The hockey world is in mourning after the news of the passing of one of the game's great players.
Rod Gilbert, a Hall of Fame forward who spent his entire National Hockey League career with the New York Rangers, passed away on Sunday at the age of 80.
A legend through and through, Gilbert is also a Canadian hero for helping his country to victory in the 1972 Summit Series.
"I am deeply saddened by the passing of Rod Gilbert — one of the greatest Rangers to ever play for our organization and one of the greatest ambassadors the game of hockey has ever had," Rangers owner James Dolan said in a statement.
"While his on-ice achievements rightly made him a Hall of Famer, it was his love for the Rangers and the people of New York that endeared him to generations of fans and forever earned him the title, `Mr. Ranger."'
"Rod Gilbert's impact on the National Hockey League and the New York Rangers over the past 62 years was profound -- both on and off the ice,'' NHL commissioner Gary Bettman said. "As a player, he was revered by his teammates, respected by his opponents and absolutely beloved by Rangers fans."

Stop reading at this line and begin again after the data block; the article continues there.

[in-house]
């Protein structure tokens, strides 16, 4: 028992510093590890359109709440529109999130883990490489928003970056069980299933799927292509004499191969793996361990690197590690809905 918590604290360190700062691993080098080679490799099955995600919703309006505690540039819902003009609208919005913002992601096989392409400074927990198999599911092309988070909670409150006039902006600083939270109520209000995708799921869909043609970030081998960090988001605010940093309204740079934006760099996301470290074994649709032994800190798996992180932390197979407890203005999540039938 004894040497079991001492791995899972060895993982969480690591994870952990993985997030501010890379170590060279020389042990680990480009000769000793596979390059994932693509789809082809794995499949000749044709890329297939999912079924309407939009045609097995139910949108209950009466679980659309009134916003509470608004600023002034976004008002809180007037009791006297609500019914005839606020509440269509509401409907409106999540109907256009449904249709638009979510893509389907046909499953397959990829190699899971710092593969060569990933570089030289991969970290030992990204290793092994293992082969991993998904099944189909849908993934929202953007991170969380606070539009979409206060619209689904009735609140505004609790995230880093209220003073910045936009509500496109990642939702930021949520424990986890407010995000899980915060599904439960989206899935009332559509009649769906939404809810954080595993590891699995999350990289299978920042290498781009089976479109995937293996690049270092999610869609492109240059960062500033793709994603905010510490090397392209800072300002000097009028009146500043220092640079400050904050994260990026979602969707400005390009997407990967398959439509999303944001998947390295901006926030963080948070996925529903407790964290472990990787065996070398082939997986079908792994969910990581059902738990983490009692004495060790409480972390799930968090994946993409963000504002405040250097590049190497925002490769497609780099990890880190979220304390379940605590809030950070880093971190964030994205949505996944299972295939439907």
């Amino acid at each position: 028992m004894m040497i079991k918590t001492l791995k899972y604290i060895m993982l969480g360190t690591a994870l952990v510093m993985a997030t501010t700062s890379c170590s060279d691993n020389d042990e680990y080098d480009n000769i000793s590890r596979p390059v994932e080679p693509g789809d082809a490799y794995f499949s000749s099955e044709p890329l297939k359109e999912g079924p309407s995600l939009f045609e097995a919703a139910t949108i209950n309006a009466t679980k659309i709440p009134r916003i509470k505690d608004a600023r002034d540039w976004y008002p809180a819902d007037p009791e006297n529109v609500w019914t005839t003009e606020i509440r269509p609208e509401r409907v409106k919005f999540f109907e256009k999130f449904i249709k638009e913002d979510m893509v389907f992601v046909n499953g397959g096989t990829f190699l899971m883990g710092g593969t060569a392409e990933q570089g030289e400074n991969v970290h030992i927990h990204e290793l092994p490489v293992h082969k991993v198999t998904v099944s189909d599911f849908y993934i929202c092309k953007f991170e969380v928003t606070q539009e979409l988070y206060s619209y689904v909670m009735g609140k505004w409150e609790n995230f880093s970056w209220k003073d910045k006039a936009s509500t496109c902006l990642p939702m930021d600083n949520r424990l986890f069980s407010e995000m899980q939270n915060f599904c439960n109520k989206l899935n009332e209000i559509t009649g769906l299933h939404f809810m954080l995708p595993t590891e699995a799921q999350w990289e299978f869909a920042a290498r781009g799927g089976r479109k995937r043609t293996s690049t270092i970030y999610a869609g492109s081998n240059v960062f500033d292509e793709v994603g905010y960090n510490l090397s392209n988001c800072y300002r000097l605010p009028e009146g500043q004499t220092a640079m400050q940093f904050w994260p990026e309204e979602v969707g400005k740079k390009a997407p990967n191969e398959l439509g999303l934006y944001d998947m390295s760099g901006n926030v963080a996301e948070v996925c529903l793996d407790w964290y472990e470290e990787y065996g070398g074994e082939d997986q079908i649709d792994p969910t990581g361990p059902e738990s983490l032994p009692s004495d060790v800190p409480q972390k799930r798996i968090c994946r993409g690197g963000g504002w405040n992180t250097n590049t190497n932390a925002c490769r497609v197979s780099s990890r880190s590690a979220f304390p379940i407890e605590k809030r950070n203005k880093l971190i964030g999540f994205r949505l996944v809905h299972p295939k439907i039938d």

It was a career that nearly didn't happen, as Gilbert was seriously injured while playing for Guelph in the junior Ontario Hockey Association after slipping and falling, resulting in a broken back vertebrae.
Following his recovery, he'd go on to play 18 years in the NHL, and racking up 406 goals and 615 assists in 1,065 regular-season games and 34 goals and 33 assists in 79 playoff games. He would then be inducted into the Hockey Hall of Fame in 1982.
On the international stage, he scored a goal and three assists in six games for Canada in their 8-game victory over the Soviet Union in the Summit Series.
The eight-time All-Star was the recipient of the Bill Masterton Trophy in 1976 as the NHL player who "best exemplifies the qualities of perseverance, sportsmanship and dedication to hockey." He also earned the honor of being the first Rangers player to have his jersey number retired, as his No. 7 was raised to the rafters at Madison Square Garden on October 14, 1979.